• Ride recumbent bike for 20 minutes
      • Screen exercise videos on Prime Video (It counts!  I need one for tomorrow!)

 

What to Do When You’re Snuggled at Home

Image result for list So, I decided that while I’m confined to home my sanity and productivity would benefit  by having a list of possible projects and activities to keep me active and entertained.  As a side note, I saw a post on Facebook from someone who is keeping herself in order by creating a loose general block schedule to shape her days.  While I’m not always terribly organized with my time or particularly self-disciplined, I thought that was a pretty cool idea.  It’s related to this listing idea, but less specific.  So, I see another organizing post in my future.  For now, let’s start with the list.  Just as a means of self-encouragement, I’ll begin with items I’ve already completed.  Note: Items on this list are in addition to (and sometimes instead of) regular household routines like getting up, eating, doing dishes, etc. This is an ever changing document.

check-transparentBravo!  Done!

  • Clean debris from front and back yard
  • Clean rug on patio
  • Prepare and file taxes
  • Start blogging again

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Yet to Be Done

  • Keep blogging!
  • Season my new wok (more laborious than you’d think!)
  • Sort through and organize file drawers
  • Sort through and organize desk clutter
  • Sew table runners for Anne
  • Sew pillow covers for Anne
  • Download and edit photos from camera
  • Complete the online photo classes I’m signed up for
  • Do some art
  • Clean outdoor furniture

So,What to Do Now?

Here’s my little conspiracy theory.  I’m hoping it’s just sick and paranoid.  Our current President has been likened to Hitler or any other similar dictator.  There are those who believe, not without ample indicators, that in his heart he is an autocrat.  So here comes Covid-19.  His first attempts at “Never in MY America” were failing.  Damn it! Now if he were a rational person he would have taken a moment to regroup and (re)evaluate.  But that’s not his way. Fortunately, he has advisors who say, “Donny, if you ignore this and many people get sick and die, your chances of being re-elected will be in the dumpster.  On the other hand, if you take charge and institute drastic measures, you’ll be remembered as the President who led his country through one of its greatest crises in history.” [Now, let’s not lean too heavily on the veracity of their claim, just stick with me.]  So Donald thinks for a moment. [I know.  Just try to imagine that scenario.] A lightbulb goes off over his head.  Now he can order people to do exactly what he wants them to do!  And they’ll all have to do it.  And when the crisis is over, they’ll all be in line.  Right where he wants them.  Personal freedom?  Balderdash!  I’m in charge here. Mission accomplished!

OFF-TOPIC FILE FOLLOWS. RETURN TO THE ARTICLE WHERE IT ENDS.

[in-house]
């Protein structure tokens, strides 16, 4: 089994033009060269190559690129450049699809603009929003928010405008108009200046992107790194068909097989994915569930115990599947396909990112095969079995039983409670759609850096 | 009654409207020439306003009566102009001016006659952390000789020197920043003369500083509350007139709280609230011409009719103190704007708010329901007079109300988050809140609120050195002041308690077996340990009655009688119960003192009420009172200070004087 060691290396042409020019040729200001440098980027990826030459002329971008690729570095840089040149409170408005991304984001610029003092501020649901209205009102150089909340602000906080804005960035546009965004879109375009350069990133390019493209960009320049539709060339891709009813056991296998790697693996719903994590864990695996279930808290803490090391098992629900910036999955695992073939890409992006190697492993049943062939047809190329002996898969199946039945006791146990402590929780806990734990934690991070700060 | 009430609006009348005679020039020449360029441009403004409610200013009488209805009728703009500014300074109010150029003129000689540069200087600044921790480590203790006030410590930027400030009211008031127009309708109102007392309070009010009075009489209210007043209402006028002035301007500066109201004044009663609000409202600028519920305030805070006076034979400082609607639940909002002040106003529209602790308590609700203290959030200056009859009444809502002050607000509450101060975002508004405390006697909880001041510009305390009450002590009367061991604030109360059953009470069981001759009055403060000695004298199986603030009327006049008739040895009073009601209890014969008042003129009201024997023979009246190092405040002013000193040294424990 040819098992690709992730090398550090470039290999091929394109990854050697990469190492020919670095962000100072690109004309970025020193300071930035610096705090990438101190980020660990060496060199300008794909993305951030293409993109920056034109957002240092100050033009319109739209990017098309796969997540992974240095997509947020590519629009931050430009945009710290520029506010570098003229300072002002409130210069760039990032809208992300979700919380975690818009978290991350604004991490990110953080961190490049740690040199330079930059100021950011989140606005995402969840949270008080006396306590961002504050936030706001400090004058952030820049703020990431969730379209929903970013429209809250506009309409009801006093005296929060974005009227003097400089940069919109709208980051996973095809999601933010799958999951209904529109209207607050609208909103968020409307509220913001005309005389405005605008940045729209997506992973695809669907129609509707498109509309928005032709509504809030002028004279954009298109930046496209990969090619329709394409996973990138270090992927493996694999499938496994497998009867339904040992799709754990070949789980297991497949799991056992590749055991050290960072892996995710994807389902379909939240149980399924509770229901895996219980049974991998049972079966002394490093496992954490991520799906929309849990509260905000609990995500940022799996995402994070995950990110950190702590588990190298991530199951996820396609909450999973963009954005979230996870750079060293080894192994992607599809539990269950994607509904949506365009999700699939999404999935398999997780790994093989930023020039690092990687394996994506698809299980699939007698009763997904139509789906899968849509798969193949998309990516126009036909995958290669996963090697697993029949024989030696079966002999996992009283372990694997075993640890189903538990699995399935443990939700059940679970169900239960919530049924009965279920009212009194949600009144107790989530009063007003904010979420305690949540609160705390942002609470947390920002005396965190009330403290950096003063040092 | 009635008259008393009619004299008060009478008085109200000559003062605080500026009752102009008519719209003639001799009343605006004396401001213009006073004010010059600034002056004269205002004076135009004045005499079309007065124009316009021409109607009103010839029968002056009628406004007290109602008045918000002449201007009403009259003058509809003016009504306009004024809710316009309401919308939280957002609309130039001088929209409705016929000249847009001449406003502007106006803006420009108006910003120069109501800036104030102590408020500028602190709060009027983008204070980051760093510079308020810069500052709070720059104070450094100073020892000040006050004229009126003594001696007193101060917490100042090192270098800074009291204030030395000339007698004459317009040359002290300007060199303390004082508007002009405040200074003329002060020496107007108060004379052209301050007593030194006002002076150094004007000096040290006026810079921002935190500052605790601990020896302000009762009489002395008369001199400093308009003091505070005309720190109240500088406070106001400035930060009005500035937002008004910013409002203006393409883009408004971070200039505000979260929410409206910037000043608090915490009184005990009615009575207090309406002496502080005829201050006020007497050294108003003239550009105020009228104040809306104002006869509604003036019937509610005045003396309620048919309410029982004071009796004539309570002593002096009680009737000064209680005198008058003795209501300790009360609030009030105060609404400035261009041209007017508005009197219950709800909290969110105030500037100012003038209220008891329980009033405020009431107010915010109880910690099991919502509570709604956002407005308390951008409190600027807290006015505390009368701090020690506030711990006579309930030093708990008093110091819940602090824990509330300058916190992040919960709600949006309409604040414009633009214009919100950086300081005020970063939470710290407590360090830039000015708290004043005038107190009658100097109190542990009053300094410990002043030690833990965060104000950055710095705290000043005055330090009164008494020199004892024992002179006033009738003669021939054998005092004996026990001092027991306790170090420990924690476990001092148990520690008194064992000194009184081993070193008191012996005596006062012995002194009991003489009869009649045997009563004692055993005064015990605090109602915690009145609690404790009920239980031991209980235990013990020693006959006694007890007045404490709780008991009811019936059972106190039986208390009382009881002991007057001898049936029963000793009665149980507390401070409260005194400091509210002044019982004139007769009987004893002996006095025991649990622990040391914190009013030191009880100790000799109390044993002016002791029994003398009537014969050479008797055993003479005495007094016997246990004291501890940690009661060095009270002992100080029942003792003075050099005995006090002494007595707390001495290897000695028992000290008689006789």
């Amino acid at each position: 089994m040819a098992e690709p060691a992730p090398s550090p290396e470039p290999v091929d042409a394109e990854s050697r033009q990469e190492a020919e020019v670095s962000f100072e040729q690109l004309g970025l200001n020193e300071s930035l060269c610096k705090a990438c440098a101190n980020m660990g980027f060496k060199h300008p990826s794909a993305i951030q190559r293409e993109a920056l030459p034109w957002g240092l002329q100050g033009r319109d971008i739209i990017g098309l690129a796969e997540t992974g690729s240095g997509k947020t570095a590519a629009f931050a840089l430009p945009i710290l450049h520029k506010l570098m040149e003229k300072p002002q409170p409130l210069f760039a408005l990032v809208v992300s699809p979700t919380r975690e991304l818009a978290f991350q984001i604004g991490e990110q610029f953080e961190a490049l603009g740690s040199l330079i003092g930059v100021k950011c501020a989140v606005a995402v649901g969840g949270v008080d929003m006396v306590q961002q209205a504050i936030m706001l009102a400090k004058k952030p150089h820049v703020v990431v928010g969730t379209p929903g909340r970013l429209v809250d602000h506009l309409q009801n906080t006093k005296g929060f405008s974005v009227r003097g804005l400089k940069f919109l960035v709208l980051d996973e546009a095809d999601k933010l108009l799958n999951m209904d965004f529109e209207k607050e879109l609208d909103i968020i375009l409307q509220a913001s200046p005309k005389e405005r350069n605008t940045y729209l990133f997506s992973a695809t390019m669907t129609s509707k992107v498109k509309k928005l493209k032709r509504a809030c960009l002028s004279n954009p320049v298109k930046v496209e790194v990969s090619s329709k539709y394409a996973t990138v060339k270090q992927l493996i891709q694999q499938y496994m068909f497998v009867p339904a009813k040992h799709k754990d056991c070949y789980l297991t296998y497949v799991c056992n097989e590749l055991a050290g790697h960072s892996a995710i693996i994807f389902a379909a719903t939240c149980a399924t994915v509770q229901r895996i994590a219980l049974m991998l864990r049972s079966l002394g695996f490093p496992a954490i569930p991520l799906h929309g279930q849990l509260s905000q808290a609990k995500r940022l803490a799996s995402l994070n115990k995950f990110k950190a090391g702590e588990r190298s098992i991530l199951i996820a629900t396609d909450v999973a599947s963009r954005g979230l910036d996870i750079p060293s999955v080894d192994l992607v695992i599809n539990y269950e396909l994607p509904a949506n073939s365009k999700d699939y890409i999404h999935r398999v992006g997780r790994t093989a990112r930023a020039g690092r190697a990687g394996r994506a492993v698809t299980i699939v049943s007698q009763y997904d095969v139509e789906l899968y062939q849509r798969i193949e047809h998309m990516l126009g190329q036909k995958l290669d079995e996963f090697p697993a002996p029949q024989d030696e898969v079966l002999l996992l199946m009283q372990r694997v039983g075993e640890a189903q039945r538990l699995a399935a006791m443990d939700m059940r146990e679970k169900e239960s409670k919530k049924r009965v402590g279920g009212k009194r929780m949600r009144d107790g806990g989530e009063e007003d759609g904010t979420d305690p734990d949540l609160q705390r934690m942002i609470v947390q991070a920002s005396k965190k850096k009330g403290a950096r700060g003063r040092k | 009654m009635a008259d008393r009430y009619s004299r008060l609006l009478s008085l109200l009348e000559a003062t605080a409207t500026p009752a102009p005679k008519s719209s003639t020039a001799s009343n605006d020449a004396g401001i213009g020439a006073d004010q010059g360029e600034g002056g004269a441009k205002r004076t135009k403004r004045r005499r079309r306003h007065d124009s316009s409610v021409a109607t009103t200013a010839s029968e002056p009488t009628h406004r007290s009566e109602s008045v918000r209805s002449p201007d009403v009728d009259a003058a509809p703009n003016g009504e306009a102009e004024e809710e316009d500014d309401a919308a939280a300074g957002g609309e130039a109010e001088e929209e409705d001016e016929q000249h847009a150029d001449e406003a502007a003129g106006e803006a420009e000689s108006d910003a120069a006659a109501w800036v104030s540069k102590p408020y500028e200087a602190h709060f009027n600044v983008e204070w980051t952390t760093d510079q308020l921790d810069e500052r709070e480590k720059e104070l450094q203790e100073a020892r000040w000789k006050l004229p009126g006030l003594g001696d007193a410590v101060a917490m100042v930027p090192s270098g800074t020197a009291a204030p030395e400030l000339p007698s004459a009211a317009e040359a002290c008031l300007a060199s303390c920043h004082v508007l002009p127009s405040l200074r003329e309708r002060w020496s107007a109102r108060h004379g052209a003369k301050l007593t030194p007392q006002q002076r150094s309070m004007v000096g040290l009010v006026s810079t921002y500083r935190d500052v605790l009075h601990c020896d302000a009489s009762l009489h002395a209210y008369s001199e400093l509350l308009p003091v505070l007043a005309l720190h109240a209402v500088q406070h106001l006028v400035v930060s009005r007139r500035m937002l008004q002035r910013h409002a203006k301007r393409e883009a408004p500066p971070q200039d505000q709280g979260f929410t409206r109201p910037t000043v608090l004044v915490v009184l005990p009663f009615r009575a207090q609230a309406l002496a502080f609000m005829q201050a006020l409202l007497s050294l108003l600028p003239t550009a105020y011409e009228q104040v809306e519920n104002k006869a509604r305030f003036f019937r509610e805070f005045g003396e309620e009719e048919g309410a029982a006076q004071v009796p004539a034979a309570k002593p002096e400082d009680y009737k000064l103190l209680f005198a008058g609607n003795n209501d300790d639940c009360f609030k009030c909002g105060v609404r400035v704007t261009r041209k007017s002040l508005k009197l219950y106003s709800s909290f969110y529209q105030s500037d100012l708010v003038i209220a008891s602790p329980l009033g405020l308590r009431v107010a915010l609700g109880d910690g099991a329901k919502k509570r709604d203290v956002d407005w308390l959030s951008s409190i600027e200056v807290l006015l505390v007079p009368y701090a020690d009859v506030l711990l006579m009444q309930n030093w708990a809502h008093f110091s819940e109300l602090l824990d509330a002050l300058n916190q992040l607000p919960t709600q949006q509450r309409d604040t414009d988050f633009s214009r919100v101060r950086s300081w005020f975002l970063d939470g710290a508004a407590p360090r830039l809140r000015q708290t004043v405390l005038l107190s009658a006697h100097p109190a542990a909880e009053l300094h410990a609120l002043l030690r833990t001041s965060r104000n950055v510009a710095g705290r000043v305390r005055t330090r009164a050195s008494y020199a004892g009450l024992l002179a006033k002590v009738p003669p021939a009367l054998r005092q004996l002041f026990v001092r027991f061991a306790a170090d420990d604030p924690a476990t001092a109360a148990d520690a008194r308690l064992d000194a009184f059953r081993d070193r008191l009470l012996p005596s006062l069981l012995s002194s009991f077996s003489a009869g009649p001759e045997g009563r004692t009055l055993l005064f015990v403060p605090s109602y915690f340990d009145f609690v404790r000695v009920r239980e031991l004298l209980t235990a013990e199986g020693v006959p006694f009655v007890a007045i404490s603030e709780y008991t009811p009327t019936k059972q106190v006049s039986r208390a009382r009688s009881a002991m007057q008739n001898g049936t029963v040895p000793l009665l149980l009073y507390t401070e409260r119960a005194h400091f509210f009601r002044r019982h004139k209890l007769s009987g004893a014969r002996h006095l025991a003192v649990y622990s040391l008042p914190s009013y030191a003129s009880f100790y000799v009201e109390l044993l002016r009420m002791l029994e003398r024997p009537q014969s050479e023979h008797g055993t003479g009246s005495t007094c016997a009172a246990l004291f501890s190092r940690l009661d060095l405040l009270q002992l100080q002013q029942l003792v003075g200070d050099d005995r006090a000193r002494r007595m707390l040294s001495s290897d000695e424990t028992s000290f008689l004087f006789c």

On a more personal level, what will I do with all my time as I shelter in place (see previous post)?  I thought I’d compile a completely random list of possibilities.  Since it will be a document in flux as ideas enter my head, I’ll start the list as a separate entry.

Sheltering in Place

March 16, 2020